The amino acid composition of the Sutter's Mill CM2 carbonaceous chondrite
Article first published online: 22 MAR 2014
© The Meteoritical Society, 2014.
Meteoritics & Planetary Science
How to Cite
Burton, A. S., Glavin, D. P., Elsila, J. E., Dworkin, J. P., Jenniskens, P. and Yin, Q.-Z. (2014), The amino acid composition of the Sutter's Mill CM2 carbonaceous chondrite. Meteoritics & Planetary Science. doi: 10.1111/maps.12281
- Article first published online: 22 MAR 2014
- Manuscript Accepted: 13 FEB 2014
- Manuscript Received: 18 JUL 2013
- National Aeronautics and Space Administration (NASA) Astrobiology Institute
- Goddard Center for Astrobiology
- NASA Cosmochemistry and Exobiology Programs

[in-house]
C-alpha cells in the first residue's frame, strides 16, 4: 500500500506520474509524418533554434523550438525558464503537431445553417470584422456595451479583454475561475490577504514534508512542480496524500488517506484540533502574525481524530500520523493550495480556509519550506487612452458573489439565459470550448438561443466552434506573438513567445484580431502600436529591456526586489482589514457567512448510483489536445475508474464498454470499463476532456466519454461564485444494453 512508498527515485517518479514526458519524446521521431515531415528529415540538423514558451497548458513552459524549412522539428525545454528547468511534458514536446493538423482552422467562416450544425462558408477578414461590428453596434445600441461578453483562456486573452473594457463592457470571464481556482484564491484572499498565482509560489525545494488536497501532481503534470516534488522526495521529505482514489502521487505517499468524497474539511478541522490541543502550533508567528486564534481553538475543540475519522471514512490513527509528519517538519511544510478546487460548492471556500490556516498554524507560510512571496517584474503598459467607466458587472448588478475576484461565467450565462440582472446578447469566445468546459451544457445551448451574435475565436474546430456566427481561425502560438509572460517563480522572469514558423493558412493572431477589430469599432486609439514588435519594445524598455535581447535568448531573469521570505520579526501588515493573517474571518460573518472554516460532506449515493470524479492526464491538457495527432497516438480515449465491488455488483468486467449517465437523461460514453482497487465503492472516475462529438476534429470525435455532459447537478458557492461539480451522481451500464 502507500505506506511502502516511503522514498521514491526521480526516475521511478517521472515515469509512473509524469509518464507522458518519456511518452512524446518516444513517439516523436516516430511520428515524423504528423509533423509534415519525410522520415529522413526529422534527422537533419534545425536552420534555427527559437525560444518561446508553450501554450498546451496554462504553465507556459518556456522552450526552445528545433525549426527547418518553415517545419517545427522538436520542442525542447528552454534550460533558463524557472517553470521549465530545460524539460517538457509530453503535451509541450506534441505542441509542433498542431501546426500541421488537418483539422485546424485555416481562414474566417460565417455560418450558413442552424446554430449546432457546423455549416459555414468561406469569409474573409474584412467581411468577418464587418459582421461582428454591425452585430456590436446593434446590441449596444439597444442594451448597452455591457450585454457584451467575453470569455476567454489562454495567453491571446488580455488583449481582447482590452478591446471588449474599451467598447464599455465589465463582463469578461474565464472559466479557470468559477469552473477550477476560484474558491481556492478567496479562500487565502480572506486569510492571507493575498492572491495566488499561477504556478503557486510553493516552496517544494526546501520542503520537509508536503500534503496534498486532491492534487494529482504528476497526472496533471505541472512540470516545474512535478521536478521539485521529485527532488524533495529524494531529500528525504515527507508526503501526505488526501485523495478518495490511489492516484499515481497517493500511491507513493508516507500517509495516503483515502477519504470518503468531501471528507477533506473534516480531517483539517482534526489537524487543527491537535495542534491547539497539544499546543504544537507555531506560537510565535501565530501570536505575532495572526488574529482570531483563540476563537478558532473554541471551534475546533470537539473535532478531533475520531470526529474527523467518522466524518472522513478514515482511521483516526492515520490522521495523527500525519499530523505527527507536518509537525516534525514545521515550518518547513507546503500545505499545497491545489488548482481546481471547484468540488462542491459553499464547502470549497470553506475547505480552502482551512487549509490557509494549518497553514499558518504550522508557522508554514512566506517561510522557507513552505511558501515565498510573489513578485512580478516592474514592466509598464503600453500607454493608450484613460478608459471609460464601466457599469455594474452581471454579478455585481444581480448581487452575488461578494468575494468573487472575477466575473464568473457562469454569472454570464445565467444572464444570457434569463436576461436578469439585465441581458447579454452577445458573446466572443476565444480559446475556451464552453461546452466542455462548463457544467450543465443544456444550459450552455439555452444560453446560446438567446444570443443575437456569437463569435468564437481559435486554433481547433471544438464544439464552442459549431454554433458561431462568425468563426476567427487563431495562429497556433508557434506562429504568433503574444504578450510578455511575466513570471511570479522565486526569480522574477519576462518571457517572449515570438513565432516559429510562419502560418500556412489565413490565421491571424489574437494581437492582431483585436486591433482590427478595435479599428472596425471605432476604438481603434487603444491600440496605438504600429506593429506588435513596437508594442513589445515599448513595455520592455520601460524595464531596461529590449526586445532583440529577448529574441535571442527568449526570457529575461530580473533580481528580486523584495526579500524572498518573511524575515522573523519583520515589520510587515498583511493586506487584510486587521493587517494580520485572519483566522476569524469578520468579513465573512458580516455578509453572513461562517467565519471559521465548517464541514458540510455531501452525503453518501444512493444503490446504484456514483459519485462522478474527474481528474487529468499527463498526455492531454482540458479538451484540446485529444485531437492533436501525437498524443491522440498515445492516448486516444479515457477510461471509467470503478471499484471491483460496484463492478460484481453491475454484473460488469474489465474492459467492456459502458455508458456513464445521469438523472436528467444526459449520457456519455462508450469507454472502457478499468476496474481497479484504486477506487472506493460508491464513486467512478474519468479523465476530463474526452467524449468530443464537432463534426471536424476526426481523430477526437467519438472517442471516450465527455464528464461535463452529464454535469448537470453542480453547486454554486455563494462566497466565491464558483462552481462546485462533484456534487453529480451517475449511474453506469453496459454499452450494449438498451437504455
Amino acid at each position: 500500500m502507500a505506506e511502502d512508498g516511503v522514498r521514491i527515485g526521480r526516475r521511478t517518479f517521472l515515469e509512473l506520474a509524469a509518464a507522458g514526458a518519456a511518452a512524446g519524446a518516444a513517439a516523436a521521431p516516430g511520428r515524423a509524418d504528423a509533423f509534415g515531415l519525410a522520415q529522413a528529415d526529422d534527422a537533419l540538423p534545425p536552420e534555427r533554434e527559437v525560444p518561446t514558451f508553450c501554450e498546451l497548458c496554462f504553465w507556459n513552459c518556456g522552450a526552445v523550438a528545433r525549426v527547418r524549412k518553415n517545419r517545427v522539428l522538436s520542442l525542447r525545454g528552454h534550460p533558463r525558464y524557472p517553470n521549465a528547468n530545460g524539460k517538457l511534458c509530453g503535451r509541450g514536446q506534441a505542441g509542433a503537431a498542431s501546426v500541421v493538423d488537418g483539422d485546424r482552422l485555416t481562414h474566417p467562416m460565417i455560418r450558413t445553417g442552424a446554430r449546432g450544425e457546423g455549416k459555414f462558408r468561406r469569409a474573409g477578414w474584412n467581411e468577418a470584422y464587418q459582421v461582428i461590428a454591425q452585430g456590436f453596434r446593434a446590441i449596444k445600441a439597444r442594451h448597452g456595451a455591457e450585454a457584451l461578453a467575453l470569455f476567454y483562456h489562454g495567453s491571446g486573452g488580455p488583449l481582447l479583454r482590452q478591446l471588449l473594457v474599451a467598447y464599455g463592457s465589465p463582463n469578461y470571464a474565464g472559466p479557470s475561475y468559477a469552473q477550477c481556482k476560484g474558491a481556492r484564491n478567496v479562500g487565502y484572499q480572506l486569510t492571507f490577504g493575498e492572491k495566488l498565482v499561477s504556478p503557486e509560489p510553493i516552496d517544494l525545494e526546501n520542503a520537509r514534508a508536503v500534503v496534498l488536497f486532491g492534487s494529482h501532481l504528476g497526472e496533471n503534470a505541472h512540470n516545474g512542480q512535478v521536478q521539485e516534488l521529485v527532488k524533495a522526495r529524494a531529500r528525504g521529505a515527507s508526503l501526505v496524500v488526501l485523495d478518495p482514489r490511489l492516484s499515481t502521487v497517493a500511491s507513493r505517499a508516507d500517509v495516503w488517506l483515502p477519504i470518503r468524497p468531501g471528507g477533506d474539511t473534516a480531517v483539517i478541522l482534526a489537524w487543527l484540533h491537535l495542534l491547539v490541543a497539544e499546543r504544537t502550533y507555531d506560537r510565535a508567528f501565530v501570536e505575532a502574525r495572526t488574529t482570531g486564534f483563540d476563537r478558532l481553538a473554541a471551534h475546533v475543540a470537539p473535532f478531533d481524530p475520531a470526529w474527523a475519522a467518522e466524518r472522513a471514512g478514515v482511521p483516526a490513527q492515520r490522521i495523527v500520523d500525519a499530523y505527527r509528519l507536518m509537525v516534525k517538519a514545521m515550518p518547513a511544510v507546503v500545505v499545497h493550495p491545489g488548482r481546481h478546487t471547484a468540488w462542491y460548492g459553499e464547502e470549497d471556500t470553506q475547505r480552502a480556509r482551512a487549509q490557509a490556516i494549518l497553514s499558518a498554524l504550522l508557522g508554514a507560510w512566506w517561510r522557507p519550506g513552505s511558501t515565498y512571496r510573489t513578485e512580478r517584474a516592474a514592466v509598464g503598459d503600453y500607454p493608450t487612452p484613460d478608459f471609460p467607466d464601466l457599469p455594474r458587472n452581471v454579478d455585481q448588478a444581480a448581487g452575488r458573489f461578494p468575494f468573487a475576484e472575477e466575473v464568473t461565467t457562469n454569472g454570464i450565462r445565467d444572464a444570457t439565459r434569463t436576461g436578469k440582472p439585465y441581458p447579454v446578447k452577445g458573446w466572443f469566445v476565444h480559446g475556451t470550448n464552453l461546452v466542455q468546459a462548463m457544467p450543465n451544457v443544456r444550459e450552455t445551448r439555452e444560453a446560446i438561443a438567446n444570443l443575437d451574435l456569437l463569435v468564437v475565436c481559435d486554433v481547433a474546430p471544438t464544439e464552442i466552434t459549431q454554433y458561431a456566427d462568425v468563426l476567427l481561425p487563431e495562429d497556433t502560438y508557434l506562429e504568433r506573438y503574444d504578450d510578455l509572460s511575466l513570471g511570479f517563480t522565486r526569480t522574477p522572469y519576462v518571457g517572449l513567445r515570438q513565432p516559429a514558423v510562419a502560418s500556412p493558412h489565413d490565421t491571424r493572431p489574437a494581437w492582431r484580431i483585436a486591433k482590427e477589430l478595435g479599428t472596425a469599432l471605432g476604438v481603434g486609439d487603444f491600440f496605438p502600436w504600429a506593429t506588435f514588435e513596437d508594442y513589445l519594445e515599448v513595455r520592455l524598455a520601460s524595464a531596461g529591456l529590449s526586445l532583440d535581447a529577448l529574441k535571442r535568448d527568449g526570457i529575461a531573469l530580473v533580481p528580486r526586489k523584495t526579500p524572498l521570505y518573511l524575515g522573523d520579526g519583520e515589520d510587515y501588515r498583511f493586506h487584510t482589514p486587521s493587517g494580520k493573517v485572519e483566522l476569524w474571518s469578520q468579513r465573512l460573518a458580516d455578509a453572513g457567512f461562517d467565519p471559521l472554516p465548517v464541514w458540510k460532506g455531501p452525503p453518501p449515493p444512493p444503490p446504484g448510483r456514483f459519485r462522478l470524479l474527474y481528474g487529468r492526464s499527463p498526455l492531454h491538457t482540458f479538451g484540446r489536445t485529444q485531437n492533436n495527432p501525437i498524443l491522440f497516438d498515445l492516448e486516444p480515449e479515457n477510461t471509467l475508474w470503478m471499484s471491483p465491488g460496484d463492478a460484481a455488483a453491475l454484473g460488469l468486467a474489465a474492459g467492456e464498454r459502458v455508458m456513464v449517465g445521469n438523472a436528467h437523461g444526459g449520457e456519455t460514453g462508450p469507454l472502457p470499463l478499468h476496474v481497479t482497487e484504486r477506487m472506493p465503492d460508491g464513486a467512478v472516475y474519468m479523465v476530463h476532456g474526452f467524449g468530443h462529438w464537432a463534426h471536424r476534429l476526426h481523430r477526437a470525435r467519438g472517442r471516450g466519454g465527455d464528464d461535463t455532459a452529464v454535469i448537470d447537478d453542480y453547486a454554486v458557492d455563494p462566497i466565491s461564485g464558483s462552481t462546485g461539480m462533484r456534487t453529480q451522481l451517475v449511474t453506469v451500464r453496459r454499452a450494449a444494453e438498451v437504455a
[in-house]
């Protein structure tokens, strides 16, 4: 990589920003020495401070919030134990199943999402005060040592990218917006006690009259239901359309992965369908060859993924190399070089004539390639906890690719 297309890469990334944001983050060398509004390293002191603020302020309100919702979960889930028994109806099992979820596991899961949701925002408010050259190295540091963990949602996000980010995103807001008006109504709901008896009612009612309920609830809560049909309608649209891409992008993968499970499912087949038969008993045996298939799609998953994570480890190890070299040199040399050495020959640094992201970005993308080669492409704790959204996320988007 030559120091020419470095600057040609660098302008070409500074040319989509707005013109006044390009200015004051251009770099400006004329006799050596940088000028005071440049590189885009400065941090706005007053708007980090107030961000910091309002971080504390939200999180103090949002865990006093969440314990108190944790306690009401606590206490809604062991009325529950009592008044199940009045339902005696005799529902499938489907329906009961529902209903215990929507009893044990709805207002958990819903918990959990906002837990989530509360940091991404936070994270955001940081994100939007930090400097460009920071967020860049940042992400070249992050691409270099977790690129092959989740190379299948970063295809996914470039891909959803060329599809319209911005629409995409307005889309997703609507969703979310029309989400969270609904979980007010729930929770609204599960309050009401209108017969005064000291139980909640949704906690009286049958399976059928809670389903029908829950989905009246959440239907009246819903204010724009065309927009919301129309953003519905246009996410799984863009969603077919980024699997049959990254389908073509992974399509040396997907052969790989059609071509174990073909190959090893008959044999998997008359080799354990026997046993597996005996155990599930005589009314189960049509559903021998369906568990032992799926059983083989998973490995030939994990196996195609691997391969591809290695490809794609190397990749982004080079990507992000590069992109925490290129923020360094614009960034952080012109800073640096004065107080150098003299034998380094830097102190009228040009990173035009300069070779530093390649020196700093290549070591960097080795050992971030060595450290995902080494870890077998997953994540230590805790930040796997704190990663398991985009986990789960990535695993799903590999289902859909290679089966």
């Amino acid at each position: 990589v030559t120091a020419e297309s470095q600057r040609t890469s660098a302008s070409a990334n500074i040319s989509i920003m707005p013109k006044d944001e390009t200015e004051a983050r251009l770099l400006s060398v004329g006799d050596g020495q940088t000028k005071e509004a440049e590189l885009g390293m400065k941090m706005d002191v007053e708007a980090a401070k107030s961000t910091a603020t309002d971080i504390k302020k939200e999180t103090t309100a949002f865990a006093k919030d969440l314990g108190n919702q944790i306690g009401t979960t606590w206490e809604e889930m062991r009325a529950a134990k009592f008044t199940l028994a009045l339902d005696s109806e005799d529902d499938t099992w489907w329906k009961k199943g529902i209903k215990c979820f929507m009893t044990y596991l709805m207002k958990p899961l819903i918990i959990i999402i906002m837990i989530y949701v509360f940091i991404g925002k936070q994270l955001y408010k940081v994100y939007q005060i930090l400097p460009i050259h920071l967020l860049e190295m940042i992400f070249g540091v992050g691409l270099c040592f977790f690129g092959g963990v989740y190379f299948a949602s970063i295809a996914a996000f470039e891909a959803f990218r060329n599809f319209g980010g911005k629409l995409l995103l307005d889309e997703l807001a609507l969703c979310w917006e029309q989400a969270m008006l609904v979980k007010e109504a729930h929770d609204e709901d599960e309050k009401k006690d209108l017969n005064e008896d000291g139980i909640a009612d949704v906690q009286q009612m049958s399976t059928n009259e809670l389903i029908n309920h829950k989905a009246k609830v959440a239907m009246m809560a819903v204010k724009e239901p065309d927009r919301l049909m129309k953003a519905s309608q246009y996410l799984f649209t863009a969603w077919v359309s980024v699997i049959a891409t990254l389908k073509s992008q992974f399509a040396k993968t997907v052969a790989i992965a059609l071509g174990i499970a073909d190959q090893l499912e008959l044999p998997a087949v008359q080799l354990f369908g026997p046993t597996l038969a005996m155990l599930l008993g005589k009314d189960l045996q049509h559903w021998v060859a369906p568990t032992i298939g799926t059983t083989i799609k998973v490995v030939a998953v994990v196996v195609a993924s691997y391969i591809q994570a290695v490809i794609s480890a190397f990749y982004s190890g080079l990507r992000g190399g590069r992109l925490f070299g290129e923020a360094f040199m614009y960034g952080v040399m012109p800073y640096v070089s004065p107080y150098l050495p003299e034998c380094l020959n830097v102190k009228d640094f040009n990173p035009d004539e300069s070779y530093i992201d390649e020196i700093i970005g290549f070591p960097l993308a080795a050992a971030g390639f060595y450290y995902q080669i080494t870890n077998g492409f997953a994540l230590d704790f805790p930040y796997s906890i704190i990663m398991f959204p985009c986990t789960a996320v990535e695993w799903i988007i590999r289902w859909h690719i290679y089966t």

We determined the abundances and enantiomeric compositions of amino acids in Sutter's Mill fragment #2 (designated SM2) recovered prior to heavy rains that fell April 25–26, 2012, and two other meteorite fragments, SM12 and SM51, that were recovered postrain. We also determined the abundance, enantiomeric, and isotopic compositions of amino acids in soil from the recovery site of fragment SM51. The three meteorite stones experienced terrestrial amino acid contamination, as evidenced by the low d/l ratios of several proteinogenic amino acids. The d/l ratios were higher in SM2 than in SM12 and SM51, consistent with rain introducing additional l-amino acid contaminants to SM12 and SM51. Higher percentages of glycine, β-alanine, and γ-amino-n-butyric acid were observed in free form in SM2 and SM51 compared with the soil, suggesting that these free amino acids may be indigenous. Trace levels of d+l-β-aminoisobutyric acid (β-AIB) observed in all three meteorites are not easily explained as terrestrial contamination, as β-AIB is rare on Earth and was not detected in the soil. Bulk carbon and nitrogen and isotopic ratios of the SM samples and the soil also indicate terrestrial contamination, as does compound-specific isotopic analysis of the amino acids in the soil. The amino acid abundances in SM2, the most pristine SM meteorite analyzed here, are approximately 20-fold lower than in the Murchison CM2 carbonaceous chondrite. This may be due to thermal metamorphism in the Sutter's Mill parent body at temperatures greater than observed for other aqueously altered CM2 meteorites.